Friday, July 9, 2010

Grillable Bread - Onion Naan

We're nearly out of our usual no-knead bread. I try to get a ton of bread baked and stashed in the chest freezer by mid-May, so that we have homemade bread all summer without the need to heat the house up by baking. Baking is a winter habit in our home. Alas, I was low on the bread flour we buy in 50-pound bags, and I didn't want to buy another one and hold it over the summer because this flour contains the germ of the wheat. Wheat germ contains fat, which goes rancid rather quickly in warm weather. So keeping 50 pounds of the stuff was out of the question with our summers.

Enter this recipe for naan, made with all purpose flour, and able to be grilled on a charcoal or gas grill. This is a fast rising dough, needing only 1 hour in warm weather to be ready for shaping and cooking. I usually give the dough more than that, part of the time in the refrigerator to slow it down and allow flavor to develop. I adapted this recipe from one by Mark Bittman, from his Best Recipes in the World cookbook. Leave it to me to figure I could improve on the best. This recipe makes a dozen flatbreads.

Grilled Onion Naan

1 Tbsp. active dry yeast
1 Tbsp. sugar
2 Tbsp. live culture yogurt
2 Tbsp. milk
1 medium onion, peeled and roughly diced
2 tsp. salt
4 cups all purpose flour (you can substitute a whole grain flour for a small part of this volume)
1 egg
3/4 cup water
extra flour for kneading
oil for the bowl

Thoroughly combine the yeast, sugar, yogurt and milk in a small bowl. Set this aside.

In the bowl of a food processor, combine the diced onion, flour and salt. Process for about 30 seconds so that the onion is finely diced. Add the egg and process another 15 seconds. With the blade running, add the yogurt mixture through the feeding tube. Then add the water in a moderate stream until a more or less uniform ball of dough forms. You may not need to add all the water. The dough should be fairly sticky but not as liquid as a batter. Add water or flour a tablespoon at a time if the dough is either excessively dry or wet.

Take the dough out and place it on a well floured board. Knead it 8-10 times and form a ball. Place this ball in an oiled bowl with a capacity at least twice the volume of the dough. Cover and place in a draft-free spot for 1-2 hours, or keep in the fridge for 5-6 hours.

When ready to shape, take the dough out and form it into a thick roll on the floured board. The roll should be about 2 1/2 inches thick and about 20 inches long. Cut it in half and then in quarters. Cut each quarter into three equal pieces. Roll each piece into a little ball and set them on the board. When they are all finished, cover them loosely with plastic wrap or a clean towel. Let them rest for 15 minutes.
Holding the dough in your hands, shape each ball of dough into a flat oblong, roughly 5 by 9 inches. Start by thinning the dough in the center and then work outward in a circular fashion. Let the dough hang from your fingers, always working at the top, turning it, gently pulling it, gradually stretching the edge so that the dough elongates and thins. Each naan should be quite thin in the middle, slightly thicker at the edge, but try not to have any paper thin areas as these will burn quickly on a grill. If you stretch one part too thin (hold it up to a light to tell), pinch the dough together over that area to make it thicker. Dust the shaped naans with a little flour and place them on a baking sheet as you finish each one.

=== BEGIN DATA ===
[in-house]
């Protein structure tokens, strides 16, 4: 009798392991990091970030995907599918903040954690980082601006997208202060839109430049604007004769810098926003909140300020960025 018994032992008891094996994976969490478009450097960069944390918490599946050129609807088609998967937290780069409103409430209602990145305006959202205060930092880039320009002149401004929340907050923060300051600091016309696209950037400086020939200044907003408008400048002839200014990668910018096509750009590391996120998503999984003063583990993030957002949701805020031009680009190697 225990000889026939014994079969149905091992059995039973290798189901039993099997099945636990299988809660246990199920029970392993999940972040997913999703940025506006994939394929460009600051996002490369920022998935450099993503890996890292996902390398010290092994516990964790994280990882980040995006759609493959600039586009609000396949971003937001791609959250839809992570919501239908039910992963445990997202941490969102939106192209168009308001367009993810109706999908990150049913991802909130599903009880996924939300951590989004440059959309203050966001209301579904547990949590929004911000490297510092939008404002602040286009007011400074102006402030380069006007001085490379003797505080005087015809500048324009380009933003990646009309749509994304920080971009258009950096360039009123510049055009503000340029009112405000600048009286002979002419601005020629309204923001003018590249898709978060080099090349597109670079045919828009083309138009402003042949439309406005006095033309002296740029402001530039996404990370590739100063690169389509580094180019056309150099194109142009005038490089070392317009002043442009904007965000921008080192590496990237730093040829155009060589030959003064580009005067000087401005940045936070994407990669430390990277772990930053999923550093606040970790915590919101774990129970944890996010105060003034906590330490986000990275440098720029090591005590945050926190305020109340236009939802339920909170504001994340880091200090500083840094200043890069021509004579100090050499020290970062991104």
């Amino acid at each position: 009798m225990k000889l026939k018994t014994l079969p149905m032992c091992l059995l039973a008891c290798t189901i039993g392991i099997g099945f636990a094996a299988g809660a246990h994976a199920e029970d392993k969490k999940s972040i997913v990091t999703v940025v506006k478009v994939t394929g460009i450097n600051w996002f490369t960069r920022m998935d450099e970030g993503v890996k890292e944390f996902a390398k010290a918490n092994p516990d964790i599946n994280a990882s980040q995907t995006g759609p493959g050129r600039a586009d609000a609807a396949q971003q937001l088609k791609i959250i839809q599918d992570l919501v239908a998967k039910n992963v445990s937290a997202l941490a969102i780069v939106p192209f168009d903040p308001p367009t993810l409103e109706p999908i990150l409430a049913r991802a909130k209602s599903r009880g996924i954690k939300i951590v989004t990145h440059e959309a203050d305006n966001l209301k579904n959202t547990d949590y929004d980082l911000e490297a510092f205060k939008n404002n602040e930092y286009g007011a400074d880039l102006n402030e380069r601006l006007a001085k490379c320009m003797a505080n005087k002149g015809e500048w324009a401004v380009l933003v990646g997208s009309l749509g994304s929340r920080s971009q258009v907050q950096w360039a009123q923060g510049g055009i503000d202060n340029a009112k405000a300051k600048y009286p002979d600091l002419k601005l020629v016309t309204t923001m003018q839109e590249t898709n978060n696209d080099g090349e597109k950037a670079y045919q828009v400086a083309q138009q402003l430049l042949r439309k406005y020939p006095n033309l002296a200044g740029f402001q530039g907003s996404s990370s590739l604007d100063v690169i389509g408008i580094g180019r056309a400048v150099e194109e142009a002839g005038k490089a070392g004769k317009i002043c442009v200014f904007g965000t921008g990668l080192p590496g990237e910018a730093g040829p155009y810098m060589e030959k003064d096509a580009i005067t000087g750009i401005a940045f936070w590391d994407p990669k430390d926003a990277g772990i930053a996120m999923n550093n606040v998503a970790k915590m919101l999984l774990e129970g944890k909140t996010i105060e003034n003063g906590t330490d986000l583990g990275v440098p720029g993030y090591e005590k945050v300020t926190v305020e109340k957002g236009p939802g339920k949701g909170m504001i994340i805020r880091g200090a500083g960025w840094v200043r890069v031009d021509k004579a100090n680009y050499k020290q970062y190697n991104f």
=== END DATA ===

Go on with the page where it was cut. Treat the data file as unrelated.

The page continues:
Cook the naan over a moderate charcoal fire or high heat on a gas grill. Holding the naan on your fully open hand, slap the dough down on the grill and make sure no part of it folds over on itself. Don't overcrowd the grill. Keep an eye on them as they can move from cooked to burnt in very little time. They will cook very quickly, no more than 2-3 minutes on the first side, and less on the second. Keep tongs handy to turn them so each side is nicely cooked. If you wish, you can brush the naan with melted butter or garlicky olive oil as you remove them from the grill.

These naan go well with just about any grilled meat and are much better than store-bought buns when folded in half for hamburgers. They also compliment BLTs and Indian dishes. Or put some good, soft, thinly sliced cheese on the naan while still on the grill, as soon as the first side is done and you flip them over.  We've been making these naan quite often. It's not the same as the multi-grain round loaves we like to slice and toast to eat with our eggs, but it's good fresh bread that doesn't heat up the house. You can also omit the onion if you want a more all purpose bread, but you'll need to add just a bit more water when mixing the dough. They'll also bake up well on a preheated baking stone in a hot oven if you want to make them indoors in wintertime.


Anonymous said...

Fine Cooking magazine had an article about grilling breads, and we've had great success with naan. I like not heating up the kitchen. Check out FC's recipe here:

Wendy said...